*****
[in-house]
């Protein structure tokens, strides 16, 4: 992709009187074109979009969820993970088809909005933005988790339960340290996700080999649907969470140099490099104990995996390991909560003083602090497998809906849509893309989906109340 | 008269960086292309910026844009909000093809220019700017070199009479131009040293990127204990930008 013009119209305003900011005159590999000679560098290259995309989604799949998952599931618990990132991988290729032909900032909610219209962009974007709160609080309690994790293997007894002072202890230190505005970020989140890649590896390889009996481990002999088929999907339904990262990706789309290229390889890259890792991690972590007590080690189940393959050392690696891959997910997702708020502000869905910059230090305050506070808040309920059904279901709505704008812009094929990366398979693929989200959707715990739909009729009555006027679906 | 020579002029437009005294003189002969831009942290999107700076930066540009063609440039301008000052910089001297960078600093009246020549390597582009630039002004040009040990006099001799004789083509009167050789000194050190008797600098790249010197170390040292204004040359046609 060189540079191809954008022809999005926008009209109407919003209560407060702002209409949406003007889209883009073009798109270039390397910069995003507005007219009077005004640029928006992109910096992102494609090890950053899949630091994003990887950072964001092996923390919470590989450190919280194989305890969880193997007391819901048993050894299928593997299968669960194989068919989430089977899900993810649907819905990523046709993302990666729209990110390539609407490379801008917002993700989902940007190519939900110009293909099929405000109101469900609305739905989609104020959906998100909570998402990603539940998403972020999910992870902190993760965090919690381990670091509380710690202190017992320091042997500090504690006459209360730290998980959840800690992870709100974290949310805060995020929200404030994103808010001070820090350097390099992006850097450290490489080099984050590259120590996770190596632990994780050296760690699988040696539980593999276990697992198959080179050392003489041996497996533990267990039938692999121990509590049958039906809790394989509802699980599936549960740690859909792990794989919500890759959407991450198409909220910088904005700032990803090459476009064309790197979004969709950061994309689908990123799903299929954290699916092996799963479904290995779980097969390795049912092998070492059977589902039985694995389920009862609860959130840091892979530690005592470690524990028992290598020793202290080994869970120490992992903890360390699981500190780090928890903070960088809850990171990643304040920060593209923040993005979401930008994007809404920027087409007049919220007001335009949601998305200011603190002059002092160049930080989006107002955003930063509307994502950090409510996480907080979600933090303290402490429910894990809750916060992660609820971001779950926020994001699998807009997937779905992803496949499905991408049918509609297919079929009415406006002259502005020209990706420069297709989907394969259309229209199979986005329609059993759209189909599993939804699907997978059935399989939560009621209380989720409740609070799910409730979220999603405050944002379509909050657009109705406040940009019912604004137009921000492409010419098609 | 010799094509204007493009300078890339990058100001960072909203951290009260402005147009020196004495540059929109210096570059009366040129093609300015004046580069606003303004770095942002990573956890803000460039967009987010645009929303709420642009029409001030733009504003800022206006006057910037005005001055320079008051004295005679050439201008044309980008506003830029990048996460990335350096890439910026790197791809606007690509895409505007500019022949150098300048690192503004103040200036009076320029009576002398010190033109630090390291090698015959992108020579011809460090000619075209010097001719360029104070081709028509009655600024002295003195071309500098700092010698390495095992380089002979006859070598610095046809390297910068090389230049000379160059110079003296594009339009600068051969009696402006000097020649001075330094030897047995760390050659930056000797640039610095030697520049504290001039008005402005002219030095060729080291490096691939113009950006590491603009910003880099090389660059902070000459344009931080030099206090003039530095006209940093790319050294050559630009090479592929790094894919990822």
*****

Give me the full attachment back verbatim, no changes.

[in-house]
């Protein structure tokens, strides 16, 4: 992709009187074109979009969820993970088809909005933005988790339960340290996700080999649907969470140099490099104990995996390991909560003083602090497998809906849509893309989906109340 | 008269960086292309910026844009909000093809220019700017070199009479131009040293990127204990930008 013009119209305003900011005159590999000679560098290259995309989604799949998952599931618990990132991988290729032909900032909610219209962009974007709160609080309690994790293997007894002072202890230190505005970020989140890649590896390889009996481990002999088929999907339904990262990706789309290229390889890259890792991690972590007590080690189940393959050392690696891959997910997702708020502000869905910059230090305050506070808040309920059904279901709505704008812009094929990366398979693929989200959707715990739909009729009555006027679906 | 020579002029437009005294003189002969831009942290999107700076930066540009063609440039301008000052910089001297960078600093009246020549390597582009630039002004040009040990006099001799004789083509009167050789000194050190008797600098790249010197170390040292204004040359046609 060189540079191809954008022809999005926008009209109407919003209560407060702002209409949406003007889209883009073009798109270039390397910069995003507005007219009077005004640029928006992109910096992102494609090890950053899949630091994003990887950072964001092996923390919470590989450190919280194989305890969880193997007391819901048993050894299928593997299968669960194989068919989430089977899900993810649907819905990523046709993302990666729209990110390539609407490379801008917002993700989902940007190519939900110009293909099929405000109101469900609305739905989609104020959906998100909570998402990603539940998403972020999910992870902190993760965090919690381990670091509380710690202190017992320091042997500090504690006459209360730290998980959840800690992870709100974290949310805060995020929200404030994103808010001070820090350097390099992006850097450290490489080099984050590259120590996770190596632990994780050296760690699988040696539980593999276990697992198959080179050392003489041996497996533990267990039938692999121990509590049958039906809790394989509802699980599936549960740690859909792990794989919500890759959407991450198409909220910088904005700032990803090459476009064309790197979004969709950061994309689908990123799903299929954290699916092996799963479904290995779980097969390795049912092998070492059977589902039985694995389920009862609860959130840091892979530690005592470690524990028992290598020793202290080994869970120490992992903890360390699981500190780090928890903070960088809850990171990643304040920060593209923040993005979401930008994007809404920027087409007049919220007001335009949601998305200011603190002059002092160049930080989006107002955003930063509307994502950090409510996480907080979600933090303290402490429910894990809750916060992660609820971001779950926020994001699998807009997937779905992803496949499905991408049918509609297919079929009415406006002259502005020209990706420069297709989907394969259309229209199979986005329609059993759209189909599993939804699907997978059935399989939560009621209380989720409740609070799910409730979220999603405050944002379509909050657009109705406040940009019912604004137009921000492409010419098609 | 010799094509204007493009300078890339990058100001960072909203951290009260402005147009020196004495540059929109210096570059009366040129093609300015004046580069606003303004770095942002990573956890803000460039967009987010645009929303709420642009029409001030733009504003800022206006006057910037005005001055320079008051004295005679050439201008044309980008506003830029990048996460990335350096890439910026790197791809606007690509895409505007500019022949150098300048690192503004103040200036009076320029009576002398010190033109630090390291090698015959992108020579011809460090000619075209010097001719360029104070081709028509009655600024002295003195071309500098700092010698390495095992380089002979006859070598610095046809390297910068090389230049000379160059110079003296594009339009600068051969009696402006000097020649001075330094030897047995760390050659930056000797640039610095030697520049504290001039008005402005002219030095060729080291490096691939113009950006590491603009910003880099090389660059902070000459344009931080030099206090003039530095006209940093790319050294050559630009090479592929790094894919990822």